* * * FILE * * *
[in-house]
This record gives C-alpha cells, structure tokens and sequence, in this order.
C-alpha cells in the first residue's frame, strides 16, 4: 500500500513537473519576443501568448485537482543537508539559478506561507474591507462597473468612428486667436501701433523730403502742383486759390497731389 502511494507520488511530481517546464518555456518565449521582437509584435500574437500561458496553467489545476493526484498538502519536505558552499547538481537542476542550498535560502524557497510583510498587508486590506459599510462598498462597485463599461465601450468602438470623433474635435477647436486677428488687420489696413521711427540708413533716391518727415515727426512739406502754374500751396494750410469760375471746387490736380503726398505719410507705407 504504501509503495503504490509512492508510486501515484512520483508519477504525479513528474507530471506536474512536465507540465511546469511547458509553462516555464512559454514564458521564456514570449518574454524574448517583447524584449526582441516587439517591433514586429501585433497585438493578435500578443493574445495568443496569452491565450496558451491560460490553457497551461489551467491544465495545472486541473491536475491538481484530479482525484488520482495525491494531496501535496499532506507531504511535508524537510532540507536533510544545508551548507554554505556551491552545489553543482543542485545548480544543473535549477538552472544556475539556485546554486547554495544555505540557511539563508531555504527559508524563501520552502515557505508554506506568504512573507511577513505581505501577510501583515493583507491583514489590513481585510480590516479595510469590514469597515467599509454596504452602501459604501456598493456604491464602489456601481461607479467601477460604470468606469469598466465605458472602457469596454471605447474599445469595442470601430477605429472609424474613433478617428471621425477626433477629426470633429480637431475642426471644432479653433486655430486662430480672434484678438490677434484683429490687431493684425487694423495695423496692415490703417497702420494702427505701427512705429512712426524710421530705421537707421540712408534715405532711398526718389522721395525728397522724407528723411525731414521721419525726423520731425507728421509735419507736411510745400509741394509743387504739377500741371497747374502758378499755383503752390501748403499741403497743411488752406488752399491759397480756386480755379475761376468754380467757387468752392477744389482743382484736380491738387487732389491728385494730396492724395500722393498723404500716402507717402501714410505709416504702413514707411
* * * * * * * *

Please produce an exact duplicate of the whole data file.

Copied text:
[in-house]
This record gives C-alpha cells, structure tokens and sequence, in this order.
C-alpha cells in the first residue's frame, strides 16, 4: 500500500513537473519576443501568448485537482543537508539559478506561507474591507462597473468612428486667436501701433523730403502742383486759390497731389 502511494507520488511530481517546464518555456518565449521582437509584435500574437500561458496553467489545476493526484498538502519536505558552499547538481537542476542550498535560502524557497510583510498587508486590506459599510462598498462597485463599461465601450468602438470623433474635435477647436486677428488687420489696413521711427540708413533716391518727415515727426512739406502754374500751396494750410469760375471746387490736380503726398505719410507705407 504504501509503495503504490509512492508510486501515484512520483508519477504525479513528474507530471506536474512536465507540465511546469511547458509553462516555464512559454514564458521564456514570449518574454524574448517583447524584449526582441516587439517591433514586429501585433497585438493578435500578443493574445495568443496569452491565450496558451491560460490553457497551461489551467491544465495545472486541473491536475491538481484530479482525484488520482495525491494531496501535496499532506507531504511535508524537510532540507536533510544545508551548507554554505556551491552545489553543482543542485545548480544543473535549477538552472544556475539556485546554486547554495544555505540557511539563508531555504527559508524563501520552502515557505508554506506568504512573507511577513505581505501577510501583515493583507491583514489590513481585510480590516479595510469590514469597515467599509454596504452602501459604501456598493456604491464602489456601481461607479467601477460604470468606469469598466465605458472602457469596454471605447474599445469595442470601430477605429472609424474613433478617428471621425477626433477629426470633429480637431475642426471644432479653433486655430486662430480672434484678438490677434484683429490687431493684425487694423495695423496692415490703417497702420494702427505701427512705429512712426524710421530705421537707421540712408534715405532711398526718389522721395525728397522724407528723411525731414521721419525726423520731425507728421509735419507736411510745400509741394509743387504739377500741371497747374502758378499755383503752390501748403499741403497743411488752406488752399491759397480756386480755379475761376468754380467757387468752392477744389482743382484736380491738387487732389491728385494730396492724395500722393498723404500716402507717402501714410505709416504702413514707411